Conventional roentgenograms usually reveal a fatty tumor by its characteristic radiolucency. Exceptions to this presentation are the intrathoracic fatty tumors which are more often radiopaque than radiolucent. Obesity and steroids may cause focal, excessive accumulation of fat which can cause a mass effect and become symptomatic from pressure changes. Tubular widening of the superior mediastinum is characteristic mediastinal lipomatosis. Liposarcomas may or may not appear radiolucent. When a calcified retroperitoneal mass appears at least partially radiolucent, a liposarcoma must be suspected. Intrarenal fatty masses may be confused by overlapping bowel gas. Nephrotomograms, prior to the injection of contrast medium, will reveal the presence of fatty process. Obliteration of juxtavisceral or juxtamuscular fat is an important finding for localizing a disease process. CT is the most informative imaging method in establishing the presence of a fatty mass and for localizing a pathological process which infiltrates the juxtavisceral fat.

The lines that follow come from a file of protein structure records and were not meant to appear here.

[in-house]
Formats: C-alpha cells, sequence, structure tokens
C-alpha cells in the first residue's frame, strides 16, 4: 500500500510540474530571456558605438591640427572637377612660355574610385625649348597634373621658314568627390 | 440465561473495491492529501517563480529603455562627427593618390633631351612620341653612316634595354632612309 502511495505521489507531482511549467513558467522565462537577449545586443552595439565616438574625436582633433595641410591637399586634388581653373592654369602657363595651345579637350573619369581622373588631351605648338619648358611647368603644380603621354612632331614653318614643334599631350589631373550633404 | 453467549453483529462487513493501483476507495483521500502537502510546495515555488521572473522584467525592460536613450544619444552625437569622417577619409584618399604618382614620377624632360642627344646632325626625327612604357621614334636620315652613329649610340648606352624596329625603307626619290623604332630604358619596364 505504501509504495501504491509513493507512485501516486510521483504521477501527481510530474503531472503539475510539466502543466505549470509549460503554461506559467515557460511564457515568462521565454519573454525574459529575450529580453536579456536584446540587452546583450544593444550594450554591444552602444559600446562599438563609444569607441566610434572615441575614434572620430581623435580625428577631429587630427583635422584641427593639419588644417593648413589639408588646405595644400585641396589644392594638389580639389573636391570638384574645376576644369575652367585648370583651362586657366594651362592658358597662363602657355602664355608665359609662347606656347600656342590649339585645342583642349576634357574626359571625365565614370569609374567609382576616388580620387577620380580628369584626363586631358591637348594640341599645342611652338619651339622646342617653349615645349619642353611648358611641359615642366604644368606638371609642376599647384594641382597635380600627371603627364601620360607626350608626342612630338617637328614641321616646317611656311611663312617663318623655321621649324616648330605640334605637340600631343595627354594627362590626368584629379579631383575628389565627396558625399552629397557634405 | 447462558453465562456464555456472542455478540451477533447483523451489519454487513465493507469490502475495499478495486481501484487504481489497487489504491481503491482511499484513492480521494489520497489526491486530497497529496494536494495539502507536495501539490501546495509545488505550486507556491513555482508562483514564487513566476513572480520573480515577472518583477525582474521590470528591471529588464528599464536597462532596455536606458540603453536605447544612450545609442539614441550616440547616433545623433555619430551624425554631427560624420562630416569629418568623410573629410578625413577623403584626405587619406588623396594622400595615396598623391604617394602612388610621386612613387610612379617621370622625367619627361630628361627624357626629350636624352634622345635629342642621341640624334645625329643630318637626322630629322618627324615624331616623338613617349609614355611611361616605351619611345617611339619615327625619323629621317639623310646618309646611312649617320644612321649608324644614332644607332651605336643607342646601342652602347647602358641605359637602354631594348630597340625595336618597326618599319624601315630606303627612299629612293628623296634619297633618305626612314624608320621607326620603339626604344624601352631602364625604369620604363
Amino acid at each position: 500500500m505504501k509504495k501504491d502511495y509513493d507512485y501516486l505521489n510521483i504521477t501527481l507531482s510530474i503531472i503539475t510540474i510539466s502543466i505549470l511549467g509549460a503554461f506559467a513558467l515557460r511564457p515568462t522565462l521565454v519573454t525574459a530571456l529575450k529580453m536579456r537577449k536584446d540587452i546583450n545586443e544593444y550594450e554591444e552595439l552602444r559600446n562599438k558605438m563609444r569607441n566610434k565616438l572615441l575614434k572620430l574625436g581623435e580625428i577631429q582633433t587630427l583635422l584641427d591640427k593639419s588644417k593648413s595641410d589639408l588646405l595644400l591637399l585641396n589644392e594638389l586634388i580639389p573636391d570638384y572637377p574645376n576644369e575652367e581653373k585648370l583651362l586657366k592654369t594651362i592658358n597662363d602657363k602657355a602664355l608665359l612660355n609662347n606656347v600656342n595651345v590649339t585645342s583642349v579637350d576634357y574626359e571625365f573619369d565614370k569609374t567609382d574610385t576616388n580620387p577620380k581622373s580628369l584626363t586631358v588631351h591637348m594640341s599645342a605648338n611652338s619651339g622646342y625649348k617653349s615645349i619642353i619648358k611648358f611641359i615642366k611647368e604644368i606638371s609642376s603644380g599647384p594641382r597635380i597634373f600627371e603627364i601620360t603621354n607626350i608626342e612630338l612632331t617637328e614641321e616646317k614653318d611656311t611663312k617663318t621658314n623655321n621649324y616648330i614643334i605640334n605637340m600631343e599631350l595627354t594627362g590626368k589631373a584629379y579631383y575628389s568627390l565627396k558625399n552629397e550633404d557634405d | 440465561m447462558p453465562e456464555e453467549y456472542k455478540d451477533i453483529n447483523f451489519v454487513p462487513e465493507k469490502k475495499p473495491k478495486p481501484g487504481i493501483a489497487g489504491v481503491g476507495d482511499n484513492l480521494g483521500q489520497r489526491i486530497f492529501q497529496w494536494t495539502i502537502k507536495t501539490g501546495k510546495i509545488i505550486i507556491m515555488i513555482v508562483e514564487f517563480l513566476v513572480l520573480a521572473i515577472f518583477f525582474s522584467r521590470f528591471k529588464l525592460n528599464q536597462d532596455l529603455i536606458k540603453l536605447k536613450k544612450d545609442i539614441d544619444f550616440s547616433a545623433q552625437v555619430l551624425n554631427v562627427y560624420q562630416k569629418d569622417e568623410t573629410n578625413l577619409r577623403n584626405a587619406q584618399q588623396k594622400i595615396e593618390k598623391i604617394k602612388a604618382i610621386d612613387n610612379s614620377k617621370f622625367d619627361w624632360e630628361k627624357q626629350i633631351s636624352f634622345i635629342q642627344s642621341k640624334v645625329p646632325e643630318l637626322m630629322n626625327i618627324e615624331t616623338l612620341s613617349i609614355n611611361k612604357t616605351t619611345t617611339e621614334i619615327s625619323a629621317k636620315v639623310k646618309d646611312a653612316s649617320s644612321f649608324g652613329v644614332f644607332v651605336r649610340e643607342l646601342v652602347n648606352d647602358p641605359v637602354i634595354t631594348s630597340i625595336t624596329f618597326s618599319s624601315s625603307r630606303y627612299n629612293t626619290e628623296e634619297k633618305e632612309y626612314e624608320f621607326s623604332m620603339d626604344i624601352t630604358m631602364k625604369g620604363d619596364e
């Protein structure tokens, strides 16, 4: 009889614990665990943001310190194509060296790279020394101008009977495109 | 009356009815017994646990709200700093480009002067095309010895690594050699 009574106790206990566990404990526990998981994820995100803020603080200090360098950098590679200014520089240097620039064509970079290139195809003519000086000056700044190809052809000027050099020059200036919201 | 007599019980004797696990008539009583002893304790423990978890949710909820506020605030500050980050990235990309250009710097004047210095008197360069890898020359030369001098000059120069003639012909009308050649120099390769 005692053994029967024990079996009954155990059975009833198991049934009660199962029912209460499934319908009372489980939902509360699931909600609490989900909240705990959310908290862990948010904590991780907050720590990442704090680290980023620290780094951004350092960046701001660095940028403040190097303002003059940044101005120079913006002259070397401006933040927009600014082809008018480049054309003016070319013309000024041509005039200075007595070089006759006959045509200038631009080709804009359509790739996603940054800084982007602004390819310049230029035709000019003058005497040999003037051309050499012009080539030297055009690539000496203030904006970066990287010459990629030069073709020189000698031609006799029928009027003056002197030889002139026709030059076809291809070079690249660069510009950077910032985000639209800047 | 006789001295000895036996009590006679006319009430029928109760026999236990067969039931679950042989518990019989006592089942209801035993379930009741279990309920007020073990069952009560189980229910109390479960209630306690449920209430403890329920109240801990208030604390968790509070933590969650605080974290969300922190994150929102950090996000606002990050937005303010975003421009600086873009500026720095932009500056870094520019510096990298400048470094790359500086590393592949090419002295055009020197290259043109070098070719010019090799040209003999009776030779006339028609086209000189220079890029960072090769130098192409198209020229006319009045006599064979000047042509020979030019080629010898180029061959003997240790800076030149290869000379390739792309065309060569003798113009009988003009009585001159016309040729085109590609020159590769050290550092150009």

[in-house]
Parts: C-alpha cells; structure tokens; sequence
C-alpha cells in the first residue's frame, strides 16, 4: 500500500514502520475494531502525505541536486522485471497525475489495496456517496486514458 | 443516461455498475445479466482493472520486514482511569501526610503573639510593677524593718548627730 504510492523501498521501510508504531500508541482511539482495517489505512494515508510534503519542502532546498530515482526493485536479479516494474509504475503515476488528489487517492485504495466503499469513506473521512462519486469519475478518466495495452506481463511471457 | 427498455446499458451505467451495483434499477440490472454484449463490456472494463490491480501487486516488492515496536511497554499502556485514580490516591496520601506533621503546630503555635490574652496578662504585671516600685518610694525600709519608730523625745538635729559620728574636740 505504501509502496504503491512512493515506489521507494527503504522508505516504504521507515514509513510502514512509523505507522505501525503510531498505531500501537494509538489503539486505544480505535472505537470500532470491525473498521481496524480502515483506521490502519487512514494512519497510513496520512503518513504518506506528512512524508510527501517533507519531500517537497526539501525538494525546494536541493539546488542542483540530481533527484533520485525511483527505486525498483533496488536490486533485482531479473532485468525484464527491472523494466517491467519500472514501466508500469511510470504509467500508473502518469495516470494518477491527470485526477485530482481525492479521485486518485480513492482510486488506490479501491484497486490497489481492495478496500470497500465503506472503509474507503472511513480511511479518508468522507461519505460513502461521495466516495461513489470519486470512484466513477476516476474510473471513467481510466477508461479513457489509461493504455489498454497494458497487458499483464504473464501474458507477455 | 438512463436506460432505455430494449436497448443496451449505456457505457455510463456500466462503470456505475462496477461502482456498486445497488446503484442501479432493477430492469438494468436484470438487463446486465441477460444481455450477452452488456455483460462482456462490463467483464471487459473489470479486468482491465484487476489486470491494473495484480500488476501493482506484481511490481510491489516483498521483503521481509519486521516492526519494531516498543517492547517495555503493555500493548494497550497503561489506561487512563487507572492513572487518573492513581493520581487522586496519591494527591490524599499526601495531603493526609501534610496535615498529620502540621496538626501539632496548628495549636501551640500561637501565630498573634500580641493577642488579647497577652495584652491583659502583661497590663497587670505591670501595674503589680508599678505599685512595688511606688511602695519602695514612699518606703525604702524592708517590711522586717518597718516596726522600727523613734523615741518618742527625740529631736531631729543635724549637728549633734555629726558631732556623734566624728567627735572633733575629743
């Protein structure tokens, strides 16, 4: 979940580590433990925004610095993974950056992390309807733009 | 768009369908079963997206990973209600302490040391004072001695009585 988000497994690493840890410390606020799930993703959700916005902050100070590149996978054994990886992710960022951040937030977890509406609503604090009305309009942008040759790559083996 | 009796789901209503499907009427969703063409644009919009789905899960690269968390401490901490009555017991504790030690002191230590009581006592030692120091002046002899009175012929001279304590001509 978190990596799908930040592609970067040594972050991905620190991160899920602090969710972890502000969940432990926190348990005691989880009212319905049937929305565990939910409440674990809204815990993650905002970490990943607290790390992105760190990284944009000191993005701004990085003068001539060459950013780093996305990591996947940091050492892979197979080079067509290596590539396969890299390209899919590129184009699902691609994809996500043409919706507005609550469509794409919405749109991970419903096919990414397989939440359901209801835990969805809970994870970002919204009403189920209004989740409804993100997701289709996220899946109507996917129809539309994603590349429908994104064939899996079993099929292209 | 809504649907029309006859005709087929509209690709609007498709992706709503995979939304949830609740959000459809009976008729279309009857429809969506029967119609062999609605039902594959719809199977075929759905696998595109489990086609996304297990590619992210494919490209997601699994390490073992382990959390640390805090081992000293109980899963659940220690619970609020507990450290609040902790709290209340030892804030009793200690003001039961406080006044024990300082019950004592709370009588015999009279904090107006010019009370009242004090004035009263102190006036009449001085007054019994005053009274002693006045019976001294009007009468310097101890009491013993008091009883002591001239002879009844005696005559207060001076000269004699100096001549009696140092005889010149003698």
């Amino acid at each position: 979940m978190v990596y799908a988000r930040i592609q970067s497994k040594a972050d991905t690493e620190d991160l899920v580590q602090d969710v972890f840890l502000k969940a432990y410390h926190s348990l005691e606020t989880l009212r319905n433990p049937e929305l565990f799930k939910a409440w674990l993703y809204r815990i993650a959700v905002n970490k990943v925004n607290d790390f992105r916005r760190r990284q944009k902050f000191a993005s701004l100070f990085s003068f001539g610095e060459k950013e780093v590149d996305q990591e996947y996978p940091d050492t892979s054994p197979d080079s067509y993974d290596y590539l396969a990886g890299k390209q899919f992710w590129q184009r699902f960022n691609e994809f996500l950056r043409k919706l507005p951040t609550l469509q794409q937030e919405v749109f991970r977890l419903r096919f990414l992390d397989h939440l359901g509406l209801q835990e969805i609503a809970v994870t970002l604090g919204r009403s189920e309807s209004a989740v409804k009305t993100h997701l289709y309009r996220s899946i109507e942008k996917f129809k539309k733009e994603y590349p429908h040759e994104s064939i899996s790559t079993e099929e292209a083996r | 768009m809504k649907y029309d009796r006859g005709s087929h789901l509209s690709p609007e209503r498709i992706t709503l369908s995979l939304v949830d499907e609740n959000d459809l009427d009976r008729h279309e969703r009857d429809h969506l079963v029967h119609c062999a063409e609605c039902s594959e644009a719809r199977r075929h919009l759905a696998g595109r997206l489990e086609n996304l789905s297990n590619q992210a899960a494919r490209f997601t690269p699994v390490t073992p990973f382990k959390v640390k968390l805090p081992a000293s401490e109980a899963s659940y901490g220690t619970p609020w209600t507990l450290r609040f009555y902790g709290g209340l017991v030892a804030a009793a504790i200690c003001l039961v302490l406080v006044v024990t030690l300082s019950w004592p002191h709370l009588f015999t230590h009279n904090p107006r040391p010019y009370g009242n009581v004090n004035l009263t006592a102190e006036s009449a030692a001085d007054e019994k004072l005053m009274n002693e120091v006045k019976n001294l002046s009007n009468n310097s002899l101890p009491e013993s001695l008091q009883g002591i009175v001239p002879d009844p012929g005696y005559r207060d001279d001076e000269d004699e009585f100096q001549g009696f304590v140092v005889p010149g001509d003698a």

|Original language||English (US)|
|Number of pages||31|
|Journal||Critical reviews in diagnostic imaging|
|State||Published - Jan 1 1981|
ASJC Scopus subject areas
- Radiology Nuclear Medicine and imaging